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SSPC Impact Case Study: Biologics

Advanced Biopharmaceutical Technologies Spokes Project

Project Lead:

Prof. Gavin Walker, University of Limerick, Prof. Niall Barron, NIBRT, Dr Jonathan Bones, NIBRT, Dr Colin Clarke, NIBRT, Dr Gavin Davey, Trinity College Dublin

Project Partner:

Pfizer, Allergan, Eli Lilly, Janssen, Merck, Biomarin and Genzyme

Areas of Impact:

Economic, Environmental, Societal

Scientific Domains:

Biologics / Drug Product

With the increasing importance of biopharmaceutical manufacturing, initiating the project was a strategic move due to the growth annually in biopharmaceutical sales, representing the fastest growing segment within company pipelines. This project, which concluded in December 2017, included seven of the leading Biopharmaceutical companies in Ireland (Allergan, Biomarin, Eli Lilly, Janssen, MSD, Pfizer, Sanofi-Genzyme) and researchers from two of Ireland’s leading pharmaceutical research Centres SSPC and National Institute for Biopharmaceutical Research and Training (NIBRT). This SPOKE expanded the breath of the SSPC research programme to include large molecules incorporating the expertise and facilities of NIBRT.

The Challenge:

Driven by the need to improve quality and efficiency, this partnership brought together Ireland’s leading scientists and engineers with industry partners to develop innovative single-use disposable systems for bioprocessing. Currently within the biopharmaceutical industry there is widespread utilisation of single-use technologies to ensure that manufacturing facilities can be flexible, cost-effective and constructed with minimal capital investment and timelines. Extractable and leachable (E&L) compounds, arising from the interaction of culture media with disposable components within bioprocessing, represent a major concern for companies and regulators.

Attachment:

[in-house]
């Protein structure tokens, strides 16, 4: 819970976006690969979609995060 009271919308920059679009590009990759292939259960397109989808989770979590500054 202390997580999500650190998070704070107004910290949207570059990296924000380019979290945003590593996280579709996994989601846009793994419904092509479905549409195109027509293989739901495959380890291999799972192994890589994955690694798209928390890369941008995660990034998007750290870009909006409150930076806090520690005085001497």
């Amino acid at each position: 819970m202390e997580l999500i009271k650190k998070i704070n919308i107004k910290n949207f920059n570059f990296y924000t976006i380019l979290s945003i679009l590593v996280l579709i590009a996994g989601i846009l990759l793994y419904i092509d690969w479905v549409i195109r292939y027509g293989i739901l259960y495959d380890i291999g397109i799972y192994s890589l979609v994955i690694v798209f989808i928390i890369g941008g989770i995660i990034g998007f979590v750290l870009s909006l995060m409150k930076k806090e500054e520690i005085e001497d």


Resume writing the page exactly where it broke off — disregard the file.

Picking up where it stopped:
The Solution:

This SPOKE and SSPC facilitate requirement through (1) the provision of highly trained scientists and engineers, (2) knowledge exchange and (3) excellent research outputs that directly impact the R&D process within the biopharmaceutical industry.
This overall research underpins the current confidence in the use of disposable technologies for biopharmaceutical manufacture with appropriate awareness and controls. There is currently a wave of investments globally in disposable production facilities and every facility will be heavily scrutinised by the regulatory bodies to ensure that the risks of leachates from plastic components are adequately controlled to ensure that they do not impact production consistency, product quality or interfere with analytical test methods. The research from SSPC spoke team shows that the mechanism of action of bDtBPP impacts cell growth, but not final product quality attributes. However the regulatory scrutiny in this area will intensify as the technology continues to be adopted and applications broaden, particularly as it is now beginning to be adopted in the manufacturing of parenterals, which are much closer to the patient.

The Impact:

This partnership has resulted in the development of advanced technologies to maximize biotherapeutic production, reducing adverse effects of E&L’s and increasing bioengineering capability during cell bioprocess in polymeric disposable systems. SSPC and NIBRT are now leading the way in collaboration across the small to the large molecule sectors augmenting the work of the SSPC research programme, to bridge the gap from the molecule to the material to the medicine.
The project led to improved success of pharma development of novel biologics for therapeutic benefit, and, improved pharma performance, through streamlining of manufacturing, with obvious economic implications passed along to the end user. This has impacted public health and well-being through improved and more cost appropriate pharma products, resulting from streamlined bioprocess and manufacturing methods with associated cost reduction in manufacturing of biologics. Environmentally this could help minimise waste by-product generation and natural resource utilisation during manufacturing.

The industry partners benefit from the project at several levels, for example, identification of possible metabolic pathways affected by E&L from single use bags supplied by different vendors, gaining a deeper insight into the underlying mechanics link between cellular metabolism and CHO cells growth control, biopharmaceutical titer and quality and patient health. Promotion of practical strategies to improve the tolerance of CHO cells against E&L from single use technologies.

The €1.5m in industry/state funding invested in this partnership has already had a direct economic impact with the on-boarding of 7 post-doctoral researchers, enhancing the value and power of Ireland’s R&D program. This collaboration positively impacts the research ecosystem in Ireland, which has a direct impact on existing companies and also strengthens the business case for new Foreign Direct Investment (FDI) to locate in Ireland.